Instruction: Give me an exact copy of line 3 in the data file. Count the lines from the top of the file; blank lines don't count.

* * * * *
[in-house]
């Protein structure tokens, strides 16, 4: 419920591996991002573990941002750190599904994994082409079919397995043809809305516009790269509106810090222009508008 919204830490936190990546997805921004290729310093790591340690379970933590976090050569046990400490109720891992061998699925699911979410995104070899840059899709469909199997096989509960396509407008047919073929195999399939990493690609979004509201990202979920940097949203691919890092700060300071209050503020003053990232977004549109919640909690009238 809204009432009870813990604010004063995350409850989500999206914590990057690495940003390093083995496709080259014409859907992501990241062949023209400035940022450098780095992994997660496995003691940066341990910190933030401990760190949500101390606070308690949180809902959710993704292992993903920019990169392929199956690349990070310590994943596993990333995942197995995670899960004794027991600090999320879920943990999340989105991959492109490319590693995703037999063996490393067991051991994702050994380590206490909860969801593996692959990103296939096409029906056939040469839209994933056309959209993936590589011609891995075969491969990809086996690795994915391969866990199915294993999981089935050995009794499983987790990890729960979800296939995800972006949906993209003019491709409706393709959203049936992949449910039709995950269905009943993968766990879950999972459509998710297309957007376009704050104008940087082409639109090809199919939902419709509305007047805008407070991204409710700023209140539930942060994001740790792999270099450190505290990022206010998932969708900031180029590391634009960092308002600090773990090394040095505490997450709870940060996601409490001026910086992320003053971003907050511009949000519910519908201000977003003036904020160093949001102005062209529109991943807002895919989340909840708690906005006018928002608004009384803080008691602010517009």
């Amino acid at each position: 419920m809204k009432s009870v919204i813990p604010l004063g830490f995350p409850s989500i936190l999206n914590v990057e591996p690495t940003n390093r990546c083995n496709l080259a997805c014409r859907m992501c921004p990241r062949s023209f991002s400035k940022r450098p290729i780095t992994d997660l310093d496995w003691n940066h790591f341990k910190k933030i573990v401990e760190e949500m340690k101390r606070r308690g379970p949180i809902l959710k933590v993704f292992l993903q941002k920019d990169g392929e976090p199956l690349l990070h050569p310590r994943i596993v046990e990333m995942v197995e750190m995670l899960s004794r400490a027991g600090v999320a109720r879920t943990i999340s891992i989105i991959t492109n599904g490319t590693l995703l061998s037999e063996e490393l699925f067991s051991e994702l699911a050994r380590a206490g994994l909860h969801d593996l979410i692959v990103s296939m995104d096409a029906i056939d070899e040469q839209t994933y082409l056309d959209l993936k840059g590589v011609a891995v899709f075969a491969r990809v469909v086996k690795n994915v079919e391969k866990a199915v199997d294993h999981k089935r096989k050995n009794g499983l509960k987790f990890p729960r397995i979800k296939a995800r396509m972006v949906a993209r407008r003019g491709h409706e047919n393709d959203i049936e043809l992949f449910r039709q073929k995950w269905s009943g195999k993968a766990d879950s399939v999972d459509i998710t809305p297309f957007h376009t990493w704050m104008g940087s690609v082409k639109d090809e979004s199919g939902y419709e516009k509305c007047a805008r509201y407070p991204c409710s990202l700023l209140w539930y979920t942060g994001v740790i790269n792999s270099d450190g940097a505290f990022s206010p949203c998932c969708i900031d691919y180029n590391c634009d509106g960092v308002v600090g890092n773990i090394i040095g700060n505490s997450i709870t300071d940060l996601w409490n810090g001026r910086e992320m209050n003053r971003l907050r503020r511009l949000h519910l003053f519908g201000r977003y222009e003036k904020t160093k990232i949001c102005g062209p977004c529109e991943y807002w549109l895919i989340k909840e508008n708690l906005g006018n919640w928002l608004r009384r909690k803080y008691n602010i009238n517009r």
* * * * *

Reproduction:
């Amino acid at each position: 419920m809204k009432s009870v919204i813990p604010l004063g830490f995350p409850s989500i936190l999206n914590v990057e591996p690495t940003n390093r990546c083995n496709l080259a997805c014409r859907m992501c921004p990241r062949s023209f991002s400035k940022r450098p290729i780095t992994d997660l310093d496995w003691n940066h790591f341990k910190k933030i573990v401990e760190e949500m340690k101390r606070r308690g379970p949180i809902l959710k933590v993704f292992l993903q941002k920019d990169g392929e976090p199956l690349l990070h050569p310590r994943i596993v046990e990333m995942v197995e750190m995670l899960s004794r400490a027991g600090v999320a109720r879920t943990i999340s891992i989105i991959t492109n599904g490319t590693l995703l061998s037999e063996e490393l699925f067991s051991e994702l699911a050994r380590a206490g994994l909860h969801d593996l979410i692959v990103s296939m995104d096409a029906i056939d070899e040469q839209t994933y082409l056309d959209l993936k840059g590589v011609a891995v899709f075969a491969r990809v469909v086996k690795n994915v079919e391969k866990a199915v199997d294993h999981k089935r096989k050995n009794g499983l509960k987790f990890p729960r397995i979800k296939a995800r396509m972006v949906a993209r407008r003019g491709h409706e047919n393709d959203i049936e043809l992949f449910r039709q073929k995950w269905s009943g195999k993968a766990d879950s399939v999972d459509i998710t809305p297309f957007h376009t990493w704050m104008g940087s690609v082409k639109d090809e979004s199919g939902y419709e516009k509305c007047a805008r509201y407070p991204c409710s990202l700023l209140w539930y979920t942060g994001v740790i790269n792999s270099d450190g940097a505290f990022s206010p949203c998932c969708i900031d691919y180029n590391c634009d509106g960092v308002v600090g890092n773990i090394i040095g700060n505490s997450i709870t300071d940060l996601w409490n810090g001026r910086e992320m209050n003053r971003l907050r503020r511009l949000h519910l003053f519908g201000r977003y222009e003036k904020t160093k990232i949001c102005g062209p977004c529109e991943y807002w549109l895919i989340k909840e508008n708690l906005g006018n919640w928002l608004r009384r909690k803080y008691n602010i009238n517009r």